Seventy days ago, we stepped on a plane in Portland and got off in Frankfurt. We had divulged ourselves of nearly every person, routine and object that we had relied on for thirteen years. People talked about how exhilarating change was, but I was emotionally and physically drained. There we were, at the bustling airport with our six suitcases, waiting for a friend in a rented station wagon to carry us the last couple hours to a tiny village outside of Stuttgart. Every day has been a whirlwind since then!
I’ll talk about reality versus expectations, all the parts of my daily life that are the same and the many that are different and wrestling with a foreign language. I’ll talk about why we decided to move in the first place. But I’m not going to talk TOO much about any of this, because I am working on a memoir about my move.
Why haven’t I written before now? Because I’m TIRED. Moving across the globe is EXHAUSTING. Complete disorientation is draining. Everything you do that was once second nature is a mystery. The simplest interactions require me to script out everything in my head. Only now am I not hibernating like a fat bear for over ten hours a night. I’m usually an extremely light sleeper and six hours a night is what I normally need.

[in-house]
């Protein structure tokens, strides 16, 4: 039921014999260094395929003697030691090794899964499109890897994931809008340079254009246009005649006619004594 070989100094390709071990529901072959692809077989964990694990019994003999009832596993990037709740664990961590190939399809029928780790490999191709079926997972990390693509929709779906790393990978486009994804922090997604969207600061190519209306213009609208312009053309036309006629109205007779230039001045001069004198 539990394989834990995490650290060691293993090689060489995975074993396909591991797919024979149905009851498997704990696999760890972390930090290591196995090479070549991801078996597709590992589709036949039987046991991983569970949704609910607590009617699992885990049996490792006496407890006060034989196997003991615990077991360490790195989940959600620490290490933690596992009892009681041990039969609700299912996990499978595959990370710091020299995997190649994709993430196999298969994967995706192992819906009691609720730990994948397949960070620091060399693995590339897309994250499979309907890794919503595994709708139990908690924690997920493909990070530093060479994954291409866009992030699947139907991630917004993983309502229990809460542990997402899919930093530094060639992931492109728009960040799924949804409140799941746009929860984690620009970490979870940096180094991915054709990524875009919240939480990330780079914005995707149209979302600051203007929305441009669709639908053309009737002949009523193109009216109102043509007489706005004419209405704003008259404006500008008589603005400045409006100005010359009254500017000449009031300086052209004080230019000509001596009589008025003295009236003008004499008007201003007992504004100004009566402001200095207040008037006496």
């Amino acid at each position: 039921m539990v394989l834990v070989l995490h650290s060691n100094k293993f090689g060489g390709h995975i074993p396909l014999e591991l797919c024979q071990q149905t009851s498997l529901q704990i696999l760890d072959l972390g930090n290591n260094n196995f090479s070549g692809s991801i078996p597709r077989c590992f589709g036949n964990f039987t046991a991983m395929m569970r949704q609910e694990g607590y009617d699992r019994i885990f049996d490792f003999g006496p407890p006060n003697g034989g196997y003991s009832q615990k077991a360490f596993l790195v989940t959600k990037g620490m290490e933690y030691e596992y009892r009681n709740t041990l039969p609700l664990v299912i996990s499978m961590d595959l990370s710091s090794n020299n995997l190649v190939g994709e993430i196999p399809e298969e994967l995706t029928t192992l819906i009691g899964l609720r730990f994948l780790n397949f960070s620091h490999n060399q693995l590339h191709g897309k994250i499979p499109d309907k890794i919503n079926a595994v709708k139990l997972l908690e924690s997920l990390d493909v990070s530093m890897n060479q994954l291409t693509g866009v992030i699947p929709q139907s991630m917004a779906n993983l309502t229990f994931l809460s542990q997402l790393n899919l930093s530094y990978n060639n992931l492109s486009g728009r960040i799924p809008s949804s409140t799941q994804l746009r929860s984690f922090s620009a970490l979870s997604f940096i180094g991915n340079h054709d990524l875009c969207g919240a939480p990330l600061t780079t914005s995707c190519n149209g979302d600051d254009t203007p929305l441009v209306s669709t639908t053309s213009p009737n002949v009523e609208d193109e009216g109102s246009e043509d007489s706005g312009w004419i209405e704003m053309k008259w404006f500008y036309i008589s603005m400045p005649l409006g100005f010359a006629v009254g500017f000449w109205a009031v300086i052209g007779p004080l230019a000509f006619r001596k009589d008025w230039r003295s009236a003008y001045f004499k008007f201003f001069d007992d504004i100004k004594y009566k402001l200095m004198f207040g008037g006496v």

Moving to another country and being an immigrant, even if for only a short time, is an experience I can recommend to every person. You will never know yourself so well as when your mother tongue is useless. (Let me dispel one myth: everyone in Europe does NOT speak English, especially in small villages!) This experience has filled me with compassion for others and for myself. I had most every advantage in moving across the world, except a job waiting for me and a company-paid move. I decided when and how to move. I had time to sell as many of my big-ticket items as I could. We had a large, tightknit family ready to welcome us. They did amazing legwork, like finding us an apartment in a famously tight rental market and showering us with second-hand goods. I had been exposed to German for over two decades, having taken courses throughout high school and college. I’m not fluent, but I am by no means a beginner. I come from a first world country and I’ve attained a graduate degree . Given ALL that, moving here was the scariest thing I’ve ever done. Although it’s getting better, I’m still homesick and confused a great deal of the time. I cannot imagine how difficult this must be for refugees. I’m here to tell you, even when you have it easy, it’s not easy at all to leave your home country.